"For, while I was in the Acushnet we heard from some whaleship that we spoke, that the captain of the "Charles Carrol" - that is Owen Chase - had recently received letters from home, informing him of the certain infidelity of his wife, the mother of several children, one of them being the lad of sixteen, whom I alluded to as giving me a copy of his father's narrative to read. We also heard that this receipt of this news had told most heavily upon Chase, & and that he was of the deepest gloom."

We know from the ship's log that Charles Carrol met the whaler Hero in the grounds, the captain of which was Reuben Joy, brother of Matthew Joy from Essex, and that the two vessels remained together for the unusually long time of two months. It is speculated that it was Joy who passed on the news to Chase. Charles Carrol docked at Holmes Hole on February 15, 1840 where Chase left the ship and traveled to Nantucket. There he filed for divorce on February 18, which was granted on July 7.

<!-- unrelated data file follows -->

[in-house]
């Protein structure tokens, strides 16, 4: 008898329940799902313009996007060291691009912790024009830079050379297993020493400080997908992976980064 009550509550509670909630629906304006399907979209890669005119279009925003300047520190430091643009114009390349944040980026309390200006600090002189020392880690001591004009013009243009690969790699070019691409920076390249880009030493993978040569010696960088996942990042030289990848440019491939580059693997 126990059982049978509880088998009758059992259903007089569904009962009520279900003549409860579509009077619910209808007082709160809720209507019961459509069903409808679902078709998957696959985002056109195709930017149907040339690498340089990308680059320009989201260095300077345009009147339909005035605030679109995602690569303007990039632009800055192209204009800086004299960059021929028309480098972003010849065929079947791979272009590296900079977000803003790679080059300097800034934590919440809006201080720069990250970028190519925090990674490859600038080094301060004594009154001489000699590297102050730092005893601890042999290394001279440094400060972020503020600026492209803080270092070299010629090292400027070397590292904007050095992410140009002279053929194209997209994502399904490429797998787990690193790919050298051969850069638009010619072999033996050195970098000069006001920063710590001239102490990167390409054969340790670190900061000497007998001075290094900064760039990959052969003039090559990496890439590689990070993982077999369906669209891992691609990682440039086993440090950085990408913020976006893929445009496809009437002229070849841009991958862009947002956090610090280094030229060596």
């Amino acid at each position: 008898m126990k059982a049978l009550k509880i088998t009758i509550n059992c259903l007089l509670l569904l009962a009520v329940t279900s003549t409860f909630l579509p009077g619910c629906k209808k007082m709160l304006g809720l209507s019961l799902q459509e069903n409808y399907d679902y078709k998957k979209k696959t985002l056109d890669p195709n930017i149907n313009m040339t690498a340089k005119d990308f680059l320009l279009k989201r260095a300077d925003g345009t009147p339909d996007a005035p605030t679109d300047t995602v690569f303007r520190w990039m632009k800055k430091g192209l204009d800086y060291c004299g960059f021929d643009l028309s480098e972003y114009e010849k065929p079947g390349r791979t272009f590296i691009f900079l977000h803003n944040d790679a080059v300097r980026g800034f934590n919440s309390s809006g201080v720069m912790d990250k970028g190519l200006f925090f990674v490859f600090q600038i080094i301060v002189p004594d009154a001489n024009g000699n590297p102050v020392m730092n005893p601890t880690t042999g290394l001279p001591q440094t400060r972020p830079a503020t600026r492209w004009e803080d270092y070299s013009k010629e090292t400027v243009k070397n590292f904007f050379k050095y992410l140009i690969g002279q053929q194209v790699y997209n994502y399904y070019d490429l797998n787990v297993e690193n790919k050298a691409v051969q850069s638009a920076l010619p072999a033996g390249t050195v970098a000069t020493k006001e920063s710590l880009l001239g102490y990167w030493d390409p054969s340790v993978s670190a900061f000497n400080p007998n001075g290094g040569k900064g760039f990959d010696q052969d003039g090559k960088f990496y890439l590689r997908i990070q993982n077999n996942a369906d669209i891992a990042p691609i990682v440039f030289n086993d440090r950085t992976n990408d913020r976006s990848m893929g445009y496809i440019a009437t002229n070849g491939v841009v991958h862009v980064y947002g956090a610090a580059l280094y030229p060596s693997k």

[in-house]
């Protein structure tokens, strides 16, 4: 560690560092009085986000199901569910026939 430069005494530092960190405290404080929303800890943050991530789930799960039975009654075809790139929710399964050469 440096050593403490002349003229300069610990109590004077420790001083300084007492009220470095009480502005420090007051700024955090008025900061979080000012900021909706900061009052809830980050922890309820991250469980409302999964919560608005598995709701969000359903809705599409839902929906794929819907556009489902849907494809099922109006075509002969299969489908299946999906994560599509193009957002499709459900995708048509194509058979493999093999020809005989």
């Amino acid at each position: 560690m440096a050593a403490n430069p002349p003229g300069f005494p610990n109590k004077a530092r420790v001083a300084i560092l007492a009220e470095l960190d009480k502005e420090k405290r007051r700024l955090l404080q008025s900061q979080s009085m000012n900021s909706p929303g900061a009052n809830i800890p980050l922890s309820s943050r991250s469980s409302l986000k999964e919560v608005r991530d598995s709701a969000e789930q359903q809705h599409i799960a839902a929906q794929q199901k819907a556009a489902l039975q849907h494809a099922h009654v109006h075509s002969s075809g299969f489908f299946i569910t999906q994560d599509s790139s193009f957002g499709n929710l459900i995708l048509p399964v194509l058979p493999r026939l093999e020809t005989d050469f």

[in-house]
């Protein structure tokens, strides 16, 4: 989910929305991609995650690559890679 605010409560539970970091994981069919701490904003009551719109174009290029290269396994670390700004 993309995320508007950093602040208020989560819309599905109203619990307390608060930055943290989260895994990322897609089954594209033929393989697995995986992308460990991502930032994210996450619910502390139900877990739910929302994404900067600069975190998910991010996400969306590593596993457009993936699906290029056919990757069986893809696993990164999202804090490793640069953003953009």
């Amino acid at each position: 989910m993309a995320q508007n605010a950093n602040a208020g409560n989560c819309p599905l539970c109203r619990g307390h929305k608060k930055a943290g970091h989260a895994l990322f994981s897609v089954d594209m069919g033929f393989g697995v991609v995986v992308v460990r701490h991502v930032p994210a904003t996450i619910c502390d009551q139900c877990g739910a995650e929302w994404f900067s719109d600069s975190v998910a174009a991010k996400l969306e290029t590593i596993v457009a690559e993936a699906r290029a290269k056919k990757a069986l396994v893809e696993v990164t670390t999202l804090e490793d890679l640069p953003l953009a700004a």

Two months after the divorce was finalized, Chase married for the fourth and final time to Susan Coffin Chase. He never sailed again. Memories of the harrowing ordeal haunted Chase. He suffered terrible headaches and nightmares. Later in his life, Chase began hiding food in the attic of his Nantucket house on Orange Street and was eventually institutionalized. He remained there for an estimated 8 years and was subsequently released. 
Chase was born October 7, 1797 and passed away March 7, 1869.



based on the classic book by Herman Melville starring Captain Ahab and the crew of the Pequod who were fated to be killed by the giant white whale Moby Dick.





Herman Melville was the author of a story about what we'd now consider an illegal activity, the commercial hunting of whales for oil and meat. Whaling is still carried out by Japan, Iceland and Canada, among other nations, though most nations voluntarily abstain in the interests of conserving the magnificent animals - as per International Whaling Commission guidelines.